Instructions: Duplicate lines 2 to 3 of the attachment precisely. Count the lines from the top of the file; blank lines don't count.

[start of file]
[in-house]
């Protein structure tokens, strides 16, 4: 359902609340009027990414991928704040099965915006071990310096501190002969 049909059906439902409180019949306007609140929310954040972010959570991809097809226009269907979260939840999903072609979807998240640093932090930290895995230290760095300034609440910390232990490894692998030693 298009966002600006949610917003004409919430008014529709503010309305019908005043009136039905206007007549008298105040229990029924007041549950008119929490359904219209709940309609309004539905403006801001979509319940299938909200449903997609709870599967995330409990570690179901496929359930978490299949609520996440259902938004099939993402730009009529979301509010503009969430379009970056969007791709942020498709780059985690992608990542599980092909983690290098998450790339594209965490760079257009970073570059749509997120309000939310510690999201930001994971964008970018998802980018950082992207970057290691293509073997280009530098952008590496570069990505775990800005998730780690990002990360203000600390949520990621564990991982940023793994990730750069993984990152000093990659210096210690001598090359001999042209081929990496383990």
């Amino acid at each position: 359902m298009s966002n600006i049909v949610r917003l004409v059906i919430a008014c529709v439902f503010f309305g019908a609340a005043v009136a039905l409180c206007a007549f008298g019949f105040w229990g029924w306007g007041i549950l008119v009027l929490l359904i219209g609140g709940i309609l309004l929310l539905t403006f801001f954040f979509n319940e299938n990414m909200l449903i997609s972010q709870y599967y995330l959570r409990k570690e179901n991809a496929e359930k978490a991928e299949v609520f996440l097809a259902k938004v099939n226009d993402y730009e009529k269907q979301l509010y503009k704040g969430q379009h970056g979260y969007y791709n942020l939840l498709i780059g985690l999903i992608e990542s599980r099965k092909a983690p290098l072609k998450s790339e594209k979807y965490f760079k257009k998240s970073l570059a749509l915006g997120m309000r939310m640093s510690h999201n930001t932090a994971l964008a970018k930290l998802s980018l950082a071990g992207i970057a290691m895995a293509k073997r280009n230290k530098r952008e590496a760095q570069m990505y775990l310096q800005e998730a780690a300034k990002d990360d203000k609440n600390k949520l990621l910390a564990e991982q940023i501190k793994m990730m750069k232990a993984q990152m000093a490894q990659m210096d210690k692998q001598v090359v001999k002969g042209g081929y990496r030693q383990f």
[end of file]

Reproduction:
């Protein structure tokens, strides 16, 4: 359902609340009027990414991928704040099965915006071990310096501190002969 049909059906439902409180019949306007609140929310954040972010959570991809097809226009269907979260939840999903072609979807998240640093932090930290895995230290760095300034609440910390232990490894692998030693 298009966002600006949610917003004409919430008014529709503010309305019908005043009136039905206007007549008298105040229990029924007041549950008119929490359904219209709940309609309004539905403006801001979509319940299938909200449903997609709870599967995330409990570690179901496929359930978490299949609520996440259902938004099939993402730009009529979301509010503009969430379009970056969007791709942020498709780059985690992608990542599980092909983690290098998450790339594209965490760079257009970073570059749509997120309000939310510690999201930001994971964008970018998802980018950082992207970057290691293509073997280009530098952008590496570069990505775990800005998730780690990002990360203000600390949520990621564990991982940023793994990730750069993984990152000093990659210096210690001598090359001999042209081929990496383990």
């Amino acid at each position: 359902m298009s966002n600006i049909v949610r917003l004409v059906i919430a008014c529709v439902f503010f309305g019908a609340a005043v009136a039905l409180c206007a007549f008298g019949f105040w229990g029924w306007g007041i549950l008119v009027l929490l359904i219209g609140g709940i309609l309004l929310l539905t403006f801001f954040f979509n319940e299938n990414m909200l449903i997609s972010q709870y599967y995330l959570r409990k570690e179901n991809a496929e359930k978490a991928e299949v609520f996440l097809a259902k938004v099939n226009d993402y730009e009529k269907q979301l509010y503009k704040g969430q379009h970056g979260y969007y791709n942020l939840l498709i780059g985690l999903i992608e990542s599980r099965k092909a983690p290098l072609k998450s790339e594209k979807y965490f760079k257009k998240s970073l570059a749509l915006g997120m309000r939310m640093s510690h999201n930001t932090a994971l964008a970018k930290l998802s980018l950082a071990g992207i970057a290691m895995a293509k073997r280009n230290k530098r952008e590496a760095q570069m990505y775990l310096q800005e998730a780690a300034k990002d990360d203000k609440n600390k949520l990621l910390a564990e991982q940023i501190k793994m990730m750069k232990a993984q990152m000093a490894q990659m210096d210690k692998q001598v090359v001999k002969g042209g081929y990496r030693q383990f």